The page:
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The Baking Blog: Mary Berry’s family marbled cake
Got the folks coming for Easter? The perfect excuse to make this giant chocolate cake!
225g (8oz) butter, softened
225g (8oz) caster sugar
225g self-raising flour
2 level tsp baking powder
4 large eggs
2 level tbsp cocoa powder
2 tbsp hot water
150g dark chocolate (important: NOT, repeat NOT, your high quality 70 per cent cocoa chocolate. We’re talking 40 per cent tops. Think Bourneville, not Green and Blacks.)
50g milk chocolate
Three pint ring cake tin
Oven at 180 degrees
I made this using the extra-fine self raising flour especially for sponges that you sometimes see in supermarkets. To be honest, the jury is still out as to whether it makes any difference. I *think* it does – the cakes seem fluffier somehow - but further testing is required!
The first thing to note with this cake is that it’s BIG. A 3 pint cake tin is not to be sniffed at, and since this is also a cake best eaten withing a day of making, you might want to save it for a family get together ( like Easter, perhaps).
Second, your cake tin. I chose this cake to make because it was a good excuse to try out my new bundt tin, but using a ring tin does mean that lining it is tricker than usual.
Mary suggests buttering the tin then lining with strips of baking parchment, which will look messy. But have faith that the weight of the cake mixure will force the paper into all the indentations and you’ll end up with a good looking cake. Because you will.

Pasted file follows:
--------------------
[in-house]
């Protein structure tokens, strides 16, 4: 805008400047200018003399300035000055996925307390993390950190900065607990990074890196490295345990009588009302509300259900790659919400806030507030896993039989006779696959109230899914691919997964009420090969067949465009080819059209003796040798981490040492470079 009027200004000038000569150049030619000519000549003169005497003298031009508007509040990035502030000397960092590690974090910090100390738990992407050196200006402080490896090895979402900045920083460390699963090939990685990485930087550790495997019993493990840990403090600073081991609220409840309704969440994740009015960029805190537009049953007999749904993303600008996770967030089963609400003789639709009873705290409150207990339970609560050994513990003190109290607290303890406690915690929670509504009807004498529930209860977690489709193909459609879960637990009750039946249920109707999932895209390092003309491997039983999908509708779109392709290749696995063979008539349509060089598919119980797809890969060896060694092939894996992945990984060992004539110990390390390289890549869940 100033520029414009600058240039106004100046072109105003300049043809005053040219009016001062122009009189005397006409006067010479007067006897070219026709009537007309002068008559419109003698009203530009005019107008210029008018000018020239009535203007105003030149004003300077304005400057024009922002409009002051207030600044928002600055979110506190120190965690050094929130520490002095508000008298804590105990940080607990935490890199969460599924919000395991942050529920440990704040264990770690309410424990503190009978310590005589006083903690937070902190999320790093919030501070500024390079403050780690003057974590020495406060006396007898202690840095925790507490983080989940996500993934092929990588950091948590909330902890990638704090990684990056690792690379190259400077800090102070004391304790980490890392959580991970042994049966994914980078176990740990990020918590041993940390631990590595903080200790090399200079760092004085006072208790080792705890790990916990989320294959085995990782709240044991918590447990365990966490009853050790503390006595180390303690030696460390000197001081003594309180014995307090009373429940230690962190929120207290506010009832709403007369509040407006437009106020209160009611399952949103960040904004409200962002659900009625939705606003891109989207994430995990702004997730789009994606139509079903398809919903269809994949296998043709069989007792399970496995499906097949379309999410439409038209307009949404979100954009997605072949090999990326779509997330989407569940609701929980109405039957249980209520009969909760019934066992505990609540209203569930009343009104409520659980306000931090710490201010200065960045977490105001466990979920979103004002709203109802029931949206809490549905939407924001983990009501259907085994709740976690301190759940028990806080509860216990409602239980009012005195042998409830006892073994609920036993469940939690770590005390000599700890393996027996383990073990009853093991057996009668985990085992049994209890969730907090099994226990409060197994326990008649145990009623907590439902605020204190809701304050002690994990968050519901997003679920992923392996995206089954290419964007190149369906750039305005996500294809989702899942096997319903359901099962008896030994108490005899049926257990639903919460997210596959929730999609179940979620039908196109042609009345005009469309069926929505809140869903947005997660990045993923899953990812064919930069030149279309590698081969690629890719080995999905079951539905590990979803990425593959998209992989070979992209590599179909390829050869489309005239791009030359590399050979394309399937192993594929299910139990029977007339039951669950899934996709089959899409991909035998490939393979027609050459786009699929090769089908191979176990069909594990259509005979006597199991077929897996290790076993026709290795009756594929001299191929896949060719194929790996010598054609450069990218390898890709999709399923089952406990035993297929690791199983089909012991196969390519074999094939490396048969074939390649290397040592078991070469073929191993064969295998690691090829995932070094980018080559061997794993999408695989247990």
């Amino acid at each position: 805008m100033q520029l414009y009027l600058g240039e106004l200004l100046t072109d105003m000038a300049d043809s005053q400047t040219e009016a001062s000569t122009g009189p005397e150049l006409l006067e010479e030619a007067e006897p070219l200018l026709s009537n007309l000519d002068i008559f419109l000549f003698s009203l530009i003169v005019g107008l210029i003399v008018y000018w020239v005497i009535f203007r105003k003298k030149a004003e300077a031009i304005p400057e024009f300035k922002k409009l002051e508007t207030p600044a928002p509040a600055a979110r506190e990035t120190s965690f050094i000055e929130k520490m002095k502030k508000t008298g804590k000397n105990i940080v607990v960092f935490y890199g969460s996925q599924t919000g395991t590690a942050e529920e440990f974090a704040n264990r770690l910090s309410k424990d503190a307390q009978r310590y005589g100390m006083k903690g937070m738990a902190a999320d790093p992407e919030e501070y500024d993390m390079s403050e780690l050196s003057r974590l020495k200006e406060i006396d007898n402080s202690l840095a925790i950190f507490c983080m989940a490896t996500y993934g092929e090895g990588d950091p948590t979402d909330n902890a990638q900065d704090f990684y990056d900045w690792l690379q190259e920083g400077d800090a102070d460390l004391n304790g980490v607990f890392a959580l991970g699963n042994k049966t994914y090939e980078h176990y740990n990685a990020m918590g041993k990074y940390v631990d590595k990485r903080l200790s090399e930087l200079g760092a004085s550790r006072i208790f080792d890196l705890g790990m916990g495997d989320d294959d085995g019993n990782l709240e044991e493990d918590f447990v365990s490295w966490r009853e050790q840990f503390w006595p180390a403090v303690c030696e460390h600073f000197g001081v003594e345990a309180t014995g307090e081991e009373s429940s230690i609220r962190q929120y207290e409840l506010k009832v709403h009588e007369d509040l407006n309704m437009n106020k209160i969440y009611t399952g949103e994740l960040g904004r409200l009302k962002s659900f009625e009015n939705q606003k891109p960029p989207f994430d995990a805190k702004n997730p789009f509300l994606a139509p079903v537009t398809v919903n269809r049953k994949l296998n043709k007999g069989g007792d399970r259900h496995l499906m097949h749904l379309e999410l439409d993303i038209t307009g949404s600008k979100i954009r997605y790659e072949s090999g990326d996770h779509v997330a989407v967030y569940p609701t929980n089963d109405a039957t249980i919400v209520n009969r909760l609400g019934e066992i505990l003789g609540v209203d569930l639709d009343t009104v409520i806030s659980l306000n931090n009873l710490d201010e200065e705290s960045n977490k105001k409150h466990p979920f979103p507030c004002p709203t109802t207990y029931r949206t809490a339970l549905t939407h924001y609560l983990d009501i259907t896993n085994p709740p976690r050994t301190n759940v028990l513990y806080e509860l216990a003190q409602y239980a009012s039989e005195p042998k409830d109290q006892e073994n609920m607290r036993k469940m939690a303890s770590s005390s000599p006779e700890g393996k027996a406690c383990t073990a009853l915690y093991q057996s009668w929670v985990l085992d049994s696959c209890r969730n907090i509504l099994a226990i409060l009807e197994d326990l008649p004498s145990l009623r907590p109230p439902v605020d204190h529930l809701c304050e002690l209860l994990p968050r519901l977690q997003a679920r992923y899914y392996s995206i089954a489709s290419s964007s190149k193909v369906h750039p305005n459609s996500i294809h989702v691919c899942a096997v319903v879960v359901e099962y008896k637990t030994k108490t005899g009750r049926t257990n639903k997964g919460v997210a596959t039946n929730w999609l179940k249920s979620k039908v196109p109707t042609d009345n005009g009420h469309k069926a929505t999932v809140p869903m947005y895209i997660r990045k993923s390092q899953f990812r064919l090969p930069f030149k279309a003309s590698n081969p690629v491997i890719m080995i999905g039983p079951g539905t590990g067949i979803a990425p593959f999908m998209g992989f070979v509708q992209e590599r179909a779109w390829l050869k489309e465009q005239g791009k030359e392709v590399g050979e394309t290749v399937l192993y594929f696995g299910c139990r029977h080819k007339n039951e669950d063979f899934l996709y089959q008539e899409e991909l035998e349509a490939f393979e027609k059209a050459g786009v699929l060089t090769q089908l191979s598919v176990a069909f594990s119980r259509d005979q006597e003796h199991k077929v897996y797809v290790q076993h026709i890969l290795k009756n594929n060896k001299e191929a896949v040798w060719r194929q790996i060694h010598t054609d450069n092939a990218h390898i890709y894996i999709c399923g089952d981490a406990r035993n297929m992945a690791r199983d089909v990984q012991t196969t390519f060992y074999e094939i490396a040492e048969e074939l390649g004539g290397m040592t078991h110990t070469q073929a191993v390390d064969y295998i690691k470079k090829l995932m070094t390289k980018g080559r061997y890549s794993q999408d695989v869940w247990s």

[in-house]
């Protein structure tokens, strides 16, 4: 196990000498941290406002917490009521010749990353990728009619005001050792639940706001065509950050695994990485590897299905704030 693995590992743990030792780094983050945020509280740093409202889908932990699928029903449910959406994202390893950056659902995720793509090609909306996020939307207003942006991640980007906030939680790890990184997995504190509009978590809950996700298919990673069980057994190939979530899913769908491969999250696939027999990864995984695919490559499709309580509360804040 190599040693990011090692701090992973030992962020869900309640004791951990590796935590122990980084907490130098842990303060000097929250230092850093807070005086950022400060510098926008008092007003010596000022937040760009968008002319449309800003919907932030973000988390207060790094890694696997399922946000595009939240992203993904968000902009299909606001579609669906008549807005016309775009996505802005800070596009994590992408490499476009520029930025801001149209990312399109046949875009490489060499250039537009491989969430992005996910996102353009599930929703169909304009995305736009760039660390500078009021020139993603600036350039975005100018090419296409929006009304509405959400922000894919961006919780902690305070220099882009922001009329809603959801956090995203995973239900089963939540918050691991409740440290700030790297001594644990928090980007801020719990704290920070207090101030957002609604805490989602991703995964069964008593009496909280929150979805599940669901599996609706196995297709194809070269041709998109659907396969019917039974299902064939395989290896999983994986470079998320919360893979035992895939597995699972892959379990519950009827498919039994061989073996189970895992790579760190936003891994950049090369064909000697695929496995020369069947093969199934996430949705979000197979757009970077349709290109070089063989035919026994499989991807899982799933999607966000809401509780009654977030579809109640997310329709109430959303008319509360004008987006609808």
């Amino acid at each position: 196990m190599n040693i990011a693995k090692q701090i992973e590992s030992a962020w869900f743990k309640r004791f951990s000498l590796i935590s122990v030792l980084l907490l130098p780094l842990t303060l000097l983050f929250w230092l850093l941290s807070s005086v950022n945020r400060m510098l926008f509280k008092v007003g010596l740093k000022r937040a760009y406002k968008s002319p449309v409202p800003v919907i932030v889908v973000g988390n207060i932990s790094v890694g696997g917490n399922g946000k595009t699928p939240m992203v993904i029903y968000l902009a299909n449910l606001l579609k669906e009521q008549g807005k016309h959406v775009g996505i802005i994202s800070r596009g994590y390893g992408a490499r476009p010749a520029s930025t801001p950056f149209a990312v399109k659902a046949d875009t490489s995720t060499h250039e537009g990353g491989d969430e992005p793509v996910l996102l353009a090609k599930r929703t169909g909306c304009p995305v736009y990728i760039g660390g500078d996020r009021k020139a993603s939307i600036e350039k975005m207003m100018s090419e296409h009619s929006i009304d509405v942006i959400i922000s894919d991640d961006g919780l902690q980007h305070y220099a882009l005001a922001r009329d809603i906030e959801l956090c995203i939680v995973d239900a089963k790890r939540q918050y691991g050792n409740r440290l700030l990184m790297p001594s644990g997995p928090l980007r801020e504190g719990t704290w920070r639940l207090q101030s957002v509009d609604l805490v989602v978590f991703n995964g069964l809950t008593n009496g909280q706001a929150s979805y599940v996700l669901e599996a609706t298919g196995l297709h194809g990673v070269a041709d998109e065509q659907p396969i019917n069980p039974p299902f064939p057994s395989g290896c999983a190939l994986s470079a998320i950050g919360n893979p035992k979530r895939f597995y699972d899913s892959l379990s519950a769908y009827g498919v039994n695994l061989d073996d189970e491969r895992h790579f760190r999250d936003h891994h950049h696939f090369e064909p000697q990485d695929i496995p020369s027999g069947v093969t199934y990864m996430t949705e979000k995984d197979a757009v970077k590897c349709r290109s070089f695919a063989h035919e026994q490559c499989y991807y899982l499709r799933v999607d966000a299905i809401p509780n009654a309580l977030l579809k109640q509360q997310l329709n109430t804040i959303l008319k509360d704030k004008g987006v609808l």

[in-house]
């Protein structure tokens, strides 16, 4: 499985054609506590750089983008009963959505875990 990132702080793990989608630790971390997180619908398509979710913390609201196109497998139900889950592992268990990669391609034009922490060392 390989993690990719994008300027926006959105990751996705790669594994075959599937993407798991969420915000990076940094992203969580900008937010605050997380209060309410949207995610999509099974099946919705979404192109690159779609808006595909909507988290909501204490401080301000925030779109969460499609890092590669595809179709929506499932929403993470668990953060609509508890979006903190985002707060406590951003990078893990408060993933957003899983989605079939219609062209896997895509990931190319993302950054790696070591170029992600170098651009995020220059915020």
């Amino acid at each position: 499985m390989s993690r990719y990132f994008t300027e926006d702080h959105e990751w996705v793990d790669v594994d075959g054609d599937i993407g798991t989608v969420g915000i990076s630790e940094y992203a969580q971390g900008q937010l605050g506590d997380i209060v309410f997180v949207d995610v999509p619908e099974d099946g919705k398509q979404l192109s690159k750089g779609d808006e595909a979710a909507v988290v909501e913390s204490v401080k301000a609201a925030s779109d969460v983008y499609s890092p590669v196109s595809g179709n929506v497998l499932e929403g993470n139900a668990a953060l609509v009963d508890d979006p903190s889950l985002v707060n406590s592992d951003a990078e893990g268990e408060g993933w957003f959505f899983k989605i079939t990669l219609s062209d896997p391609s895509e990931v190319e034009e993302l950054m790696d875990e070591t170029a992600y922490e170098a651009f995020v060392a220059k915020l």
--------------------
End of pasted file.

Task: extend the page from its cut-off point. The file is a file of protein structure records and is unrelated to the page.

So, to the making. This is one of those cakes that follows the all-in-one method – my favourite, since it’s much easier.
Add all the ingredients except the cocoa and hot water to your mixer. Switch on. Beat until pale and fluffy, then beat just a bit more. The mixture will be so pale it’s almost white.
Dot half the mix into the bottom of your tin – not covering the base, so there’s room for the chocolate mix. This is a lot guesswork – how do you know when you’ve done half? - and I found I struggled to leave room in the base for the chocolate mix. But we’ll come back to that.
Then mix your cocoa and hot water and add it to the remainng cake mix. Mix until well blended. Add the chocolate cake mixture in the gaps in the tin.
If you’re anything like me, you’ll probably end up with mainly chocolate on top and vanilla below, but never fear. Stick the handle of a spoon or skewer into the mix and move around the tin making circles or figures of eight. This should be enough to get a good marble effect.
Now, bake for 40 minutes, or until well risen and springy to touch. In my oven, this only took 30 minutes, so keep an eye on it!
Turn out, peel off baking paper, leave to cool on a wire rack.
When cold, make your icing. Add the dark chocolate, butter and water to a bowl over a pan of simmering water and leave to melt, stirring occasionally. Pour over your cake.
This requires a little skill to make sure the cake is well covered - I’d recommend leaving it on the wire rack and adding a plate underneath to catch the run off so you can re-use it. Leave for an hour.
Now if you want to be fancy, melt the milk chocolate, and use it to fill a piping bag (the disposable ones from Lakeland are my favourites, very strong!) or two freezer bags, one inside the other with the corner snipped off.
Pipe the chocolate over the icing. Job done. Eat.
(Alternatively you could, like me, mistakenly buy 70 per cent cocoa dark chocolate instead of the Bourneville-strength stuff and have to use your milk chocolate to sweeten up the icing, thereby ensuring you have none left for the piping. Your choice.)